But then I met my manufacturer in Oregon, and I haven't used anyone since. He [also has] a brand really similar to Mean Folk, MetaDope. I wanted everything U.S.-made, but not for super-patriotic reasons — it's just easier to deal with. Some [overseas] manufacturers will offer your design to anyone once you make it in their factory.

SD: Have people ripped off your designs?
JT: Pretty constantly for the past two years. Zara — one of their [sister companies], Bershka — they basically went on the Instagram #patchgame and #pingame and copied designs [from multiple independent designers, including Mean Folk.] That's just a guess about how they did it.

I met some really great lawyers out of the Zara thing. Adam J. Kurtz organized a class action lawsuit and found lawyers in California who would work on contingency, so they wouldn't get paid until we won. I've worked with them ever since because it hasn't stopped.  I also got ripped off by Urban Outfitters while I was working with Urban Outfitters. But I had enough contacts in the creative department that I was able to get it taken down in a day.

SD: So how do you approach marketing?
JT: I don't do shit. I'm winging it. Social media has been a huge part of that. I don't have a marketing budget, and I don't use any programs or bots to get followers.

I owe a lot to this dude in New Zealand who runs the account @patchgame. He's a huge account, and we started around the same time, so we kind of became friends. I'd ship him a new patch every time one came out and he'd post it and I'd get 100 new followers. I've also sometimes sent things to influencers, [social media personalities] with thousands of followers.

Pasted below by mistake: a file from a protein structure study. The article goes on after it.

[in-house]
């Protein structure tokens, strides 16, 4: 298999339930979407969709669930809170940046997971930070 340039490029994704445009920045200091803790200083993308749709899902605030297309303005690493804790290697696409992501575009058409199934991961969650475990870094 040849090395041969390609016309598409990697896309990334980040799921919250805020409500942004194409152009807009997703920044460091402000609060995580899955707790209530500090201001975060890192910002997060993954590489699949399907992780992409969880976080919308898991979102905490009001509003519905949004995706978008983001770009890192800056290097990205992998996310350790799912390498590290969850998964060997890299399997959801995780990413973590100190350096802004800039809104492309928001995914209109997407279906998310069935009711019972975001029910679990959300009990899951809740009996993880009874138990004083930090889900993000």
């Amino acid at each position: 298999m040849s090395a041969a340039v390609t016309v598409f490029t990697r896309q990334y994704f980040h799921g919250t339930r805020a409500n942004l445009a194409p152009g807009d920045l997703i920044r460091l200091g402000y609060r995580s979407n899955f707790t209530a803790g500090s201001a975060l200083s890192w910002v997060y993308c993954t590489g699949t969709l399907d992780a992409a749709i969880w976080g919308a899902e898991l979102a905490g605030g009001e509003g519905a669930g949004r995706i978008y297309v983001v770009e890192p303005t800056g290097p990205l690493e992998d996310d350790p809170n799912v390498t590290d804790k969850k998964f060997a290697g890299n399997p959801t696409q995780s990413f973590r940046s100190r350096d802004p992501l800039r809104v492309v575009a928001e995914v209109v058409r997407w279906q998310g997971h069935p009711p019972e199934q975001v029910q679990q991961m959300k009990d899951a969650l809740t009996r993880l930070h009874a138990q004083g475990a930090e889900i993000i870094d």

SD: Where do the slogans come from? No Gods? You Gave Me an Ulcer? No Snakes?
JT: It's just shit I say or I hear other people say. It's either relatable, or it will make people laugh. The last thing I want is to be taken super seriously because a lot of what I do has dark undertones. It should make you laugh.

"No Snakes" just references a snake, like a shady person. But I've had older women at the farmers market come up to me and say, "I like this hat because I  don't like snakes!" It's also apparently a skate term.
  • Mean Folk

SD: Where can people find your work? Just online, or in stores? I know I've seen your work in Battery Street Jeans in Burlington.
JT: I have a lot of stockists. A bunch in the U.S., Seattle, Baltimore, California, Oregon, Connecticut. Then Australia, Canada, Italy, and Germany. For a while I was cold calling stores, sending form emails. But now, most of the time they find me through the contact form on my website or Instagram.

SD: What are some of the collaborations you've been most excited about?
JT: Jeremy Fish, a really awesome illustrator from San Francisco. I found out about his work while I was in high school, I even have one of his pieces tattooed on me. I reached out and we worked on a couple of things together. That was pretty surreal, working with someone I've looked up to since I started.

Jeremy Fish Pin - MEAN FOLK
  • Mean Folk
  • Jeremy Fish Pin
Correction, May 27, 2017: An earlier version of this story misstated the location of the @patchgame account owner. He is located in New Zealand.